Main Slide Show
Workplace Safety & Health Company IH consultants are trained to inventory and assess confined spaces of various types and sizes.
Industrial Hygienists may wear Hazmat or other chemical protective clothing when evaluating highly hazardous atmospheres or environments.
An IH consultant uses sound level meters to assess noise levels in industrial environments.
Industrial Hygienists place noise dosimeters on factory employees to monitor employee exposure to noise levels.
Lockout/tagout involves assessing a machine’s operation and identifying all energy sources.
Tagout of electrical switches in a control room warns employees not to start equipment.
An Industrial Hygienist uses an X-Ray Fluorescence (XRF) analyzer to determine lead-based paint concentrations on a facility’s exterior.
We do air sampling for airborne contaminants using sorbent tubes.
Industrial Hygienists use a filter cassette equipped with a cyclone to collect respirable dust samples.
OSHA is looking to update 18 of its standards, part of an ongoing effort that began more than 20 years ago.
The changes, Standards Improvement Project-Phase IV, are part of a series begun in 1995 in response to a presidential executive order, “Improving Regulations and Regulatory Review.” That order aims to reduce regulatory burden while maintaining or enhancing employees’ safety and health.
OSHA announced that this latest phase will include revisions to its standards that may be confusing, outdated, or unnecessary in its recordkeeping, general industry, maritime, and construction standards. Previous changes were issued in 1998, 2005 and 2011.
"The changes we propose will modernize OSHA standards, help employers better understand their responsibilities, increase compliance, and reduce compliance costs," Assistant Secretary Dr. David Michaels said in a statement. "Most importantly, these revisions will improve the safety and health protections afforded to workers across all industries."
The agency's notice in the Oct. 4 Federal Register said these proposed revisions would save employers an estimated $3.2 million per year and are based on responses to a public Request for Information issued in 2012 along with recommendations from the Advisory Committee on Construction Safety and Health, OSHA's staff, and the Office of Management and Budget.
One revision, the removal of a single word, could have some bearing on the lockout/tagout standard. In addressing a federal court ruling, OSHA proposes to remove the word “unexpected” from the Control of Hazardous Energy standard (1910.147). That word currently appears in servicing and maintenance operations in the lockout/tagout section. Specifically, it applies to a situation “in which the unexpected energization or startup of the machines or equipment, or the release of stored energy could cause injury to the employees.”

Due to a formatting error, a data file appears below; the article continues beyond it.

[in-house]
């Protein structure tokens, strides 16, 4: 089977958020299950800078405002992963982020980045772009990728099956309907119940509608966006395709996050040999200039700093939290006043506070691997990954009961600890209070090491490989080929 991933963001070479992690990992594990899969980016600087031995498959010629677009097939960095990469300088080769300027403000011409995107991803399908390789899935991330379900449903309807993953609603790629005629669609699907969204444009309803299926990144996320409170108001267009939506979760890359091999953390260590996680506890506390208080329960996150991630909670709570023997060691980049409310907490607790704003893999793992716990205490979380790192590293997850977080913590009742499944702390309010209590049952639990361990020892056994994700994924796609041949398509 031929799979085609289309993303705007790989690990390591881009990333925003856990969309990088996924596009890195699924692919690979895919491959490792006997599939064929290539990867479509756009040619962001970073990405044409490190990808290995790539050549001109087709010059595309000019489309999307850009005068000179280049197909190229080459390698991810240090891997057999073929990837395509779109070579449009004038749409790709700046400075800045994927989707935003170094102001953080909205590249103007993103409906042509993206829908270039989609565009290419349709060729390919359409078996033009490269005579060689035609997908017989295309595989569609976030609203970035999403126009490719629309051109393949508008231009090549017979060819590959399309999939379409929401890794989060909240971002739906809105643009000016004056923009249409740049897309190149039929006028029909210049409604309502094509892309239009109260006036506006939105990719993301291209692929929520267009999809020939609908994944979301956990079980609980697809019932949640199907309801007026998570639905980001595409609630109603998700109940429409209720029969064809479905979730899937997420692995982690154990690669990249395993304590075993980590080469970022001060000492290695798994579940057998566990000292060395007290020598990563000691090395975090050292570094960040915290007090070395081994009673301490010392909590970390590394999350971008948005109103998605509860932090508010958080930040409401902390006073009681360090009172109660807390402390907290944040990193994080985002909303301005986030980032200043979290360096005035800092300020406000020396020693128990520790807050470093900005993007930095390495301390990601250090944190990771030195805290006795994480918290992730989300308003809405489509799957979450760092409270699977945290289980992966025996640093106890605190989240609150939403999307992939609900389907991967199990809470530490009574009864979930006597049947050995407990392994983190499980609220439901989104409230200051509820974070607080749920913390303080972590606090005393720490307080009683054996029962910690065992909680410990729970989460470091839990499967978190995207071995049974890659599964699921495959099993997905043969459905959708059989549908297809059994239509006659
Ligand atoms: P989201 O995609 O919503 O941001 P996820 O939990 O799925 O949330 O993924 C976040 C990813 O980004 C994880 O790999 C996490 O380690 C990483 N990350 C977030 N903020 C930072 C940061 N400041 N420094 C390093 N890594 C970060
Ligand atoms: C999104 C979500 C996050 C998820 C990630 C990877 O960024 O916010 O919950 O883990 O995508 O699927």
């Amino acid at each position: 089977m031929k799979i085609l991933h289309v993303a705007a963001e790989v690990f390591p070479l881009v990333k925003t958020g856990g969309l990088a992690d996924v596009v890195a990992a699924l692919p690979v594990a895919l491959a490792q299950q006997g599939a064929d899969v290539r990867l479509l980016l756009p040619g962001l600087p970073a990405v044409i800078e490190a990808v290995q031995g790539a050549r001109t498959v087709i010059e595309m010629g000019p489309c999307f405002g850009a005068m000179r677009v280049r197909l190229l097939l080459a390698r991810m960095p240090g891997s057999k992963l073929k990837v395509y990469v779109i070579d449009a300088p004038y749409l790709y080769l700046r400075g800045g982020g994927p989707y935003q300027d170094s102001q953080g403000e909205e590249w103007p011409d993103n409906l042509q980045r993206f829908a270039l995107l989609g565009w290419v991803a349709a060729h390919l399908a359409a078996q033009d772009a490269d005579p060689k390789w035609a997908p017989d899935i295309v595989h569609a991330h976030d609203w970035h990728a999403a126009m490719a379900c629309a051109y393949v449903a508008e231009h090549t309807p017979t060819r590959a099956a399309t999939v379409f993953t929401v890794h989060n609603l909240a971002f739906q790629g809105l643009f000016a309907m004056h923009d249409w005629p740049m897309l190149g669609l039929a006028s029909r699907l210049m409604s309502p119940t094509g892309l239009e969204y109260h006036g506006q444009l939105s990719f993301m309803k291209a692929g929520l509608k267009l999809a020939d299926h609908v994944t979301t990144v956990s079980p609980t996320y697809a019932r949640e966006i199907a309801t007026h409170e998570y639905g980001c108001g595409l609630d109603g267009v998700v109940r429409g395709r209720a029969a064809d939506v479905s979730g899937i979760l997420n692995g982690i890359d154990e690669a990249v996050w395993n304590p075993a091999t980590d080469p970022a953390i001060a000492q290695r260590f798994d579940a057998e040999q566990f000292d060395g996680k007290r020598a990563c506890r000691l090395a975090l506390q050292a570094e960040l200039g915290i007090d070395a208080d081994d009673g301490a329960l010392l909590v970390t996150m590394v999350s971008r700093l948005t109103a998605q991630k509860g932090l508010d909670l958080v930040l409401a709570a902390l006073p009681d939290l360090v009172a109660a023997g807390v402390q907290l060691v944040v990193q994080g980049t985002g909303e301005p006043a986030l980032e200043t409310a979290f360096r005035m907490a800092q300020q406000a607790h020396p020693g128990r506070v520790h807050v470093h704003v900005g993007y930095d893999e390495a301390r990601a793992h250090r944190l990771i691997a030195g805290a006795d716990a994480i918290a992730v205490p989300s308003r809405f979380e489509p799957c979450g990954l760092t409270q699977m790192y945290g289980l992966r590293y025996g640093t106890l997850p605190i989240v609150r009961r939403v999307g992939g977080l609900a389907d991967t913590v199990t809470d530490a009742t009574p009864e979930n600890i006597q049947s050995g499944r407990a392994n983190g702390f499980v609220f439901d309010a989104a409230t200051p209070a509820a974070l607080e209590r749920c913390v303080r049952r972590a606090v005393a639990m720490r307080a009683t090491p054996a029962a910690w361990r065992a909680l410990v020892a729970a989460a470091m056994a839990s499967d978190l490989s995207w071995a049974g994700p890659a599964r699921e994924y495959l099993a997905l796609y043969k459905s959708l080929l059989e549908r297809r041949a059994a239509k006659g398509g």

OSHA said it intended “unexpected energization” to refer to any startup that happens before the employee servicing the equipment intended.
The Sixth Circuit, however, rejected OSHA’s interpretation of the standard, ruling that the lockout/tagout standard did not apply when a startup procedure provided a warning to a worker that machinery was about to start. In the case the court was asked to consider, workers were servicing machines that used a multi-step startup procedure that included time delays. The court said that startup using such procedures would not be unexpected.
But OSHA said it believes the court’s decision misconstrues the lockout/tagout standard by allowing employers to use warning and delay systems as an alternative to following the standards’ requirements. OSHA also points out that deleting “unexpected” from the standard would make it consistent with the lockout/tagout regulation that applies to shipyards, where the word does not appear in the same context.
OSHA notes that currently its inspectors apply 11 different factors to determine whether particular warning devices are adequate to comply with its standard.
Among the 17 other changes proposed in the latest round of revisions:
-Removing a requirement for employers to provide x-rays to screen for lung cancer for employees who face that exposure. Studies have found x-rays aren’t beneficial in the lung cancer screening process.
-Removing feral cats, under the shipyard regulations, from the category of “vermin” from which employees would have to be protected.
-Revising the minimum breaking-strength requirement for lifelines in the Safety belts, lifelines, and lanyards standard, § 1926.104(c), to 5,000 pounds. This change would bring that standard into conformity with the breaking-strength requirements in the fall protection systems criteria and practices (‘‘Fall Protection’’) standard at § 1926.502(d)(9). OSHA said it believes making identical specifications for the same equipment will avoid confusion and improve compliance.
Comments on the proposal must be submitted by Dec. 5, 2016.